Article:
A Winning GameThe tightly knit community of Delta Junction, Alaska is supporting its local high school booster club by sponsoring spaces on a customized board game that will feature town landmarks and businesses. The prices for sponsorships range from $250 to $400, and cover the cost of producing the game, which will be sold at a profit by the club.
With a costly upgrade for the high school's multi-sport field approaching, the Delta High School Booster Club (Delta Junction, Alaska) wanted to raise money without overtaxing its members. For the past couple of years, the club had talked about working with a Michigan-based company that produces customized board games, but had never worked up the motivation to pursue the idea. With the need to fund the field's upgrades, the club decided to go ahead and take the plunge.
"My sister-in-law gave me information about the company quite a while ago," says booster club member Pam Krepel. "The club talked about it every year, but we never felt like we had the energy to get out there and sell ads. With this big project coming up, we decided to give it a try."
How it works is, after contacting the company, groups are given options and information to read through. Then they decide what to offer on their custom version of "Town-opoly," which is based on the classic board game. Next, the group sells 40 ad spaces to local businesses and organizations that are then featured on the board.
After the ads are sold, the group returns the sponsor information to the company, and once everything is set, the club receives its order of games to sell. The last step is if the group is happy with the outcome and refers another organization to the company, they will get a referral bonus.
"The hardest part is going through all of the material and making the decisions," says Krepel. "Somebody has to read through it, and then make a list of the club's options. It takes at least one club meeting to make those decisions and to divvy up selling the ads.
"After the club made its decisions, I compiled a book that had a sample layout of the board, how much it costs to sponsor a square, and all of the forms we needed for selling ads," she continues. "Then I drove through town and sold ads for two days before handing it off to somebody else. When the next person has sold some, she'll pass it on to another member. This way, one person isn't doing all of the work, but it also ensures that we don't double-sell a square."
Although all of the spaces around the board will be sold before the start of the school year, the club will continue its work for a few weeks after that. "People can get a patron spot to have their names in the middle of the board for $50," Krepel says. "We're going to sell sponsorships into the school year with those. The ad sales mostly cover the cost of the boards, so the profit comes in with patron ads and then selling the games when they arrive."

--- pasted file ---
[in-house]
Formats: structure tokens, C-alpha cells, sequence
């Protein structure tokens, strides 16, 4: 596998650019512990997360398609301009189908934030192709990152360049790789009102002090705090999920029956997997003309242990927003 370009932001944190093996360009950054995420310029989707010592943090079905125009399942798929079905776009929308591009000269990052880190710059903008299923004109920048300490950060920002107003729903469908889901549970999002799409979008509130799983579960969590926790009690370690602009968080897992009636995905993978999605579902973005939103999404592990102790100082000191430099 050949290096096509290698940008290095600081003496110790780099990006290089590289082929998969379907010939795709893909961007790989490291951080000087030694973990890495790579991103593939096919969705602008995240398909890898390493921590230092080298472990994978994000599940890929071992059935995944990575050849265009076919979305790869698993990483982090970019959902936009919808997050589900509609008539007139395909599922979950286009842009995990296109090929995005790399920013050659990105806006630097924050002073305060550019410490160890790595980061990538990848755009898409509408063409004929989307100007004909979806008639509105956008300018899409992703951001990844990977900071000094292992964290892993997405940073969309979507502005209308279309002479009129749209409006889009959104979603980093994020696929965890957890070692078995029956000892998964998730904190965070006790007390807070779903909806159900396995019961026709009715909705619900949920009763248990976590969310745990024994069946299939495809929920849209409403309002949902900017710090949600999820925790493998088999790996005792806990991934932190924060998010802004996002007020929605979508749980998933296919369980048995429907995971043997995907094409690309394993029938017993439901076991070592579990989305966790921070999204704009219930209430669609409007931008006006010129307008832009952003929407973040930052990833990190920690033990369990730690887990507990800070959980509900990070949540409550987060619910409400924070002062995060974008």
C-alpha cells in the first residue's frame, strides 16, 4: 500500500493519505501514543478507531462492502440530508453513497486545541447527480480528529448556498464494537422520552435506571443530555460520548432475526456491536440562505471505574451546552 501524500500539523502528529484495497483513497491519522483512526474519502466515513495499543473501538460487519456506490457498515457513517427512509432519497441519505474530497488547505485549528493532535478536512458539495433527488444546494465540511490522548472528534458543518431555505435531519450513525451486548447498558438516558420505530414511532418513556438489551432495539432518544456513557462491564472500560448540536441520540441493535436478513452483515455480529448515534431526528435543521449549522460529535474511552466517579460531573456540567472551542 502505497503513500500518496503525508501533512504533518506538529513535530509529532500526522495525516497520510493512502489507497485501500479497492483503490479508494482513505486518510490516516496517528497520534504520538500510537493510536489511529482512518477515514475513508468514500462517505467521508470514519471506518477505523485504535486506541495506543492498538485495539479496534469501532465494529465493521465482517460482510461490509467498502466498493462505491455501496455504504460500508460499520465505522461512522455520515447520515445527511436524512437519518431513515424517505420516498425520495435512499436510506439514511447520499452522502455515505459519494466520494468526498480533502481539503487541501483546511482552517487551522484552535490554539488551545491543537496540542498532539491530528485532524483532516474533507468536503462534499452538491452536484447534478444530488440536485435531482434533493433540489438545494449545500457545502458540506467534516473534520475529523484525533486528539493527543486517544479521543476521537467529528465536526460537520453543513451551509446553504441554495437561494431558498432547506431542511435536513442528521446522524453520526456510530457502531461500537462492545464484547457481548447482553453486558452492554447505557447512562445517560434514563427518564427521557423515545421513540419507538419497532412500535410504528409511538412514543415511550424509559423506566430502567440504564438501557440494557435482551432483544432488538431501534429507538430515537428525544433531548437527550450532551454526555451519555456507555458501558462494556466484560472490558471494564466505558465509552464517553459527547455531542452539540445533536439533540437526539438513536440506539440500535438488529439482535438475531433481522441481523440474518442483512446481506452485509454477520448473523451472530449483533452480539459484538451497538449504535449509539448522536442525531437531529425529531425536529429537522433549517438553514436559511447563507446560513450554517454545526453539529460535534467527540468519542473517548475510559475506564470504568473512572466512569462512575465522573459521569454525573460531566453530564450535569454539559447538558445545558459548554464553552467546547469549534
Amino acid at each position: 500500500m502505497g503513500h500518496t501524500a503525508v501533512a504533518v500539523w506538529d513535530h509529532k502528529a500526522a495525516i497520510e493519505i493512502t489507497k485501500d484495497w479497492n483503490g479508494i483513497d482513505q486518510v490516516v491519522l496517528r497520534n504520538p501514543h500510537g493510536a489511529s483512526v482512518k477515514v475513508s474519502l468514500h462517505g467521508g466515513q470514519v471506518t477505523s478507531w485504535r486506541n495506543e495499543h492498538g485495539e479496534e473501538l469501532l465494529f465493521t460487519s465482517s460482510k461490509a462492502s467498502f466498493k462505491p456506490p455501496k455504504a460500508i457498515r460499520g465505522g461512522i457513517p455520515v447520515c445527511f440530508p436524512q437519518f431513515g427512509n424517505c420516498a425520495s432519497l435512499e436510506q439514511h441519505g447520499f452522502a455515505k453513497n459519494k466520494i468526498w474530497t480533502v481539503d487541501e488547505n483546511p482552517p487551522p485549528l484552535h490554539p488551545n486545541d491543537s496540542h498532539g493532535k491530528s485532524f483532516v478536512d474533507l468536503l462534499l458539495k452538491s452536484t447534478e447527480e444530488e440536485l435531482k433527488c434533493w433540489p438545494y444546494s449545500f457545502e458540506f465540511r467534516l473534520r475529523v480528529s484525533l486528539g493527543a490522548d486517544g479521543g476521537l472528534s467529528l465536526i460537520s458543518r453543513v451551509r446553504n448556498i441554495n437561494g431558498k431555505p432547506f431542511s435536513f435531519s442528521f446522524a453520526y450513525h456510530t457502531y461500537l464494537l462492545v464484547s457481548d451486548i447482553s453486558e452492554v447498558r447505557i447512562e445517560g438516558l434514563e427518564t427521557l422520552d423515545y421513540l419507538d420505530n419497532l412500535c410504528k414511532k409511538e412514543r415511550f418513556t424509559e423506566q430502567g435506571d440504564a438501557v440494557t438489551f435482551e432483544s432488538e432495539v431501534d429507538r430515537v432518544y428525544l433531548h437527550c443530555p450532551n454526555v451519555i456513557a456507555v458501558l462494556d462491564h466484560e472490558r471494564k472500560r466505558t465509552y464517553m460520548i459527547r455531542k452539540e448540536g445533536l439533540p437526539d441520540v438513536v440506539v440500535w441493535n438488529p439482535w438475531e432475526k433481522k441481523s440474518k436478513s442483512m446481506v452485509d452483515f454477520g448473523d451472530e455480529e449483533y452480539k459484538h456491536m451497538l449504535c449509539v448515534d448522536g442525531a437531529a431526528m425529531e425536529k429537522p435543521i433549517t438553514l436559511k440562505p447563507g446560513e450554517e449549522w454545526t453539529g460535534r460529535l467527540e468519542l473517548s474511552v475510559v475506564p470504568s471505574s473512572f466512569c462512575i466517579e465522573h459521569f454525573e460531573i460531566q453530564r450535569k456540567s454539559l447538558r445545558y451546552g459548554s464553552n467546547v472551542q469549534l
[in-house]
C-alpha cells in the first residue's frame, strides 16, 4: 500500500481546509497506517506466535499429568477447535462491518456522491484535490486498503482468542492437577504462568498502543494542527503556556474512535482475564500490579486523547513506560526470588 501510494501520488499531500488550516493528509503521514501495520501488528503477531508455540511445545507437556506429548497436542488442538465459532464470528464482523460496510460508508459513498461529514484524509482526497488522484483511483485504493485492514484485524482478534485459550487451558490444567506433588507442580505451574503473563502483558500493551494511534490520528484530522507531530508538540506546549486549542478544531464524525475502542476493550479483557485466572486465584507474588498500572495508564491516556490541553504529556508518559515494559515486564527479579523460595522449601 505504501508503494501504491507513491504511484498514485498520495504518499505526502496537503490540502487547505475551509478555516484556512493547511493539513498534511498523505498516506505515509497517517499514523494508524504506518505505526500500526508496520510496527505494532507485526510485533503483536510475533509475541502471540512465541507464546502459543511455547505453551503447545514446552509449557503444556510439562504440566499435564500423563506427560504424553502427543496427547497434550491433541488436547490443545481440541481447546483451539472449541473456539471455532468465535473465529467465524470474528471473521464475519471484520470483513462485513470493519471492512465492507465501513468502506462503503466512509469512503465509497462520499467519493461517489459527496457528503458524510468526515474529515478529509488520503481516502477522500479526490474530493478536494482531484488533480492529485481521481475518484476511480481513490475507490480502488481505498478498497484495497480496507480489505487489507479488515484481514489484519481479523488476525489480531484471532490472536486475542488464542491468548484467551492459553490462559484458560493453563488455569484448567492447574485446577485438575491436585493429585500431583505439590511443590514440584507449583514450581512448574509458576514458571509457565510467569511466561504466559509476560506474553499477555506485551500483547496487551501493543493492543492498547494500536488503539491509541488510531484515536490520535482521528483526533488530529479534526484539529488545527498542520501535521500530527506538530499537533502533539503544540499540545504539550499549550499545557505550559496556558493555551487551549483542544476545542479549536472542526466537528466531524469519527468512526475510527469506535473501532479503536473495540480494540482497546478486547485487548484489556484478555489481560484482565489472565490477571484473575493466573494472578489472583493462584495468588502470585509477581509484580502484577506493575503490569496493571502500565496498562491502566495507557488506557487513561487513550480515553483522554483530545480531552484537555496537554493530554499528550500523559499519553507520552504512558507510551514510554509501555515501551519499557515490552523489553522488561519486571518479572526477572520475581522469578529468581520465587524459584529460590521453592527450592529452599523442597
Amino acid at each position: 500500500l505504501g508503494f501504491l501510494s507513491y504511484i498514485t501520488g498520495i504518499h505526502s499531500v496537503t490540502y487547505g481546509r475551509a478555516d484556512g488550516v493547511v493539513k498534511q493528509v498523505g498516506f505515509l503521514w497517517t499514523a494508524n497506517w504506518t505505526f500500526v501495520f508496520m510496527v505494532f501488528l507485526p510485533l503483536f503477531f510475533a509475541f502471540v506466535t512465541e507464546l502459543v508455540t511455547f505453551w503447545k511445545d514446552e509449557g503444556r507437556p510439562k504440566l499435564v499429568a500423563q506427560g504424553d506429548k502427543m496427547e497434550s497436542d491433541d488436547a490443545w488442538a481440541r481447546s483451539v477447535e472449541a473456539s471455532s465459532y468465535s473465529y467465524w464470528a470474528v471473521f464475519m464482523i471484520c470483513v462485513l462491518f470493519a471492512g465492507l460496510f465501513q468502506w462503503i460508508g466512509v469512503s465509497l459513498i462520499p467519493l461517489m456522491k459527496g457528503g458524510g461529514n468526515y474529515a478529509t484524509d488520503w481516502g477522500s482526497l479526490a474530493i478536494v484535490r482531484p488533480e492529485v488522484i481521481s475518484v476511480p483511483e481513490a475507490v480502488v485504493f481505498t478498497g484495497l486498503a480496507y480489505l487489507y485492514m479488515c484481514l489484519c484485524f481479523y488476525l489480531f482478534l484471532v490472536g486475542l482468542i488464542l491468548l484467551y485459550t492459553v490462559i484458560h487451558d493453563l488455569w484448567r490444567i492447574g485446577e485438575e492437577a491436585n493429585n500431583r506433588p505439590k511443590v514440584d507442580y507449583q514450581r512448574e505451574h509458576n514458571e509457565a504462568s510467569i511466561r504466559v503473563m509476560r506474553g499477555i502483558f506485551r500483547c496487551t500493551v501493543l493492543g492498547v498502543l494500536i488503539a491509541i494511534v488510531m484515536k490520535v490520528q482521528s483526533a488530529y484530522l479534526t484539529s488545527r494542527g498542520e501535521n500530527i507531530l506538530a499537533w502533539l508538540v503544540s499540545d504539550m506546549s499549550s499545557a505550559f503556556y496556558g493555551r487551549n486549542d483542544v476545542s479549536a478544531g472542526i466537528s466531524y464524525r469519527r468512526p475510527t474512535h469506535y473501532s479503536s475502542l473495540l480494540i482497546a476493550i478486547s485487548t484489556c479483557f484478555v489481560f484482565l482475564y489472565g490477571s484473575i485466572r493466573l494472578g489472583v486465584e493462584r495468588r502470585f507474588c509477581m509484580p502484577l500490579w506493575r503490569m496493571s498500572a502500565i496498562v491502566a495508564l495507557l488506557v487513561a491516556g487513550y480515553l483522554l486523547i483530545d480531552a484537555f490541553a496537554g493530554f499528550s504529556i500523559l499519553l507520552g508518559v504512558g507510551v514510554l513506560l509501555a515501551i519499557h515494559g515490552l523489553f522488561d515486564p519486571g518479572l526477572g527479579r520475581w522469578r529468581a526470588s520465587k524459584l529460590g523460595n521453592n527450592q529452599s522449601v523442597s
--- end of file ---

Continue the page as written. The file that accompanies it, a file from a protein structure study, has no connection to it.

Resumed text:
Once that is complete, the club will send the information to the company for the design. "The company will be sent a hard copy through the mail," Krepel says. "Our contact asked for a separate page for each property. Plus, there's a board layout that we will send in, and we'll sketch out how we want the finished product to look. We can use business cards and letterhead for that part, too. Then the company will create a proof and send it to us to check over, before fulfilling our order.
"There's a schedule for how long it will take," she continues. "We'll need to send our materials in October, so we can get the final product by December. We've already sold a couple of cases at a wholesale cost to some local merchants, and we have people eager to purchase games from us at football games and our annual Christmas Bazaar."
The games will come shrink-wrapped, and will feature pictures taken by an up-and-coming photographer. "We made a deal with a recent graduate of the high school," Krepel says. "He agreed to let us put his pictures on the cover, the top of the box, and the board itself, in exchange for giving him some advertising by having the URL to his Web site printed with the pictures. They'll show the local flavor, and feature some of the sights, such as the Northern Lights, mountain range, and local landmarks."
For wholesale orders from local merchants, the club is selling games for $15 each. For the booster club sales, the games will go for $25--which is the same amount that local merchants will charge. With 500 games ordered, the club is hoping to have a top-seller with the community. "I think the game will be pretty easy to sell, since we're a small community and it's a way for the town to be commemorated," Krepel says. "Everyone has wanted to be a part of the board, and I think they'll want to buy one for their family. We also have a lot of tourists coming through, because we're at the end of the Alaska Highway, and it might be something that's kind of neat for them to get from local merchants, too."
With the hardest part of the process over, there's only one thing Krepel would change. "We would have charged more for those last two really expensive pieces of property, because everybody wanted those," she says. "The company suggests auctioning those off, and that would be a good idea if your club is up to the task. But even if you just do a simple ad sale to cover the cost of the board, you can raise a lot of money selling the games. If our club had known how easy it would be, we would have done this fundraiser a long time ago."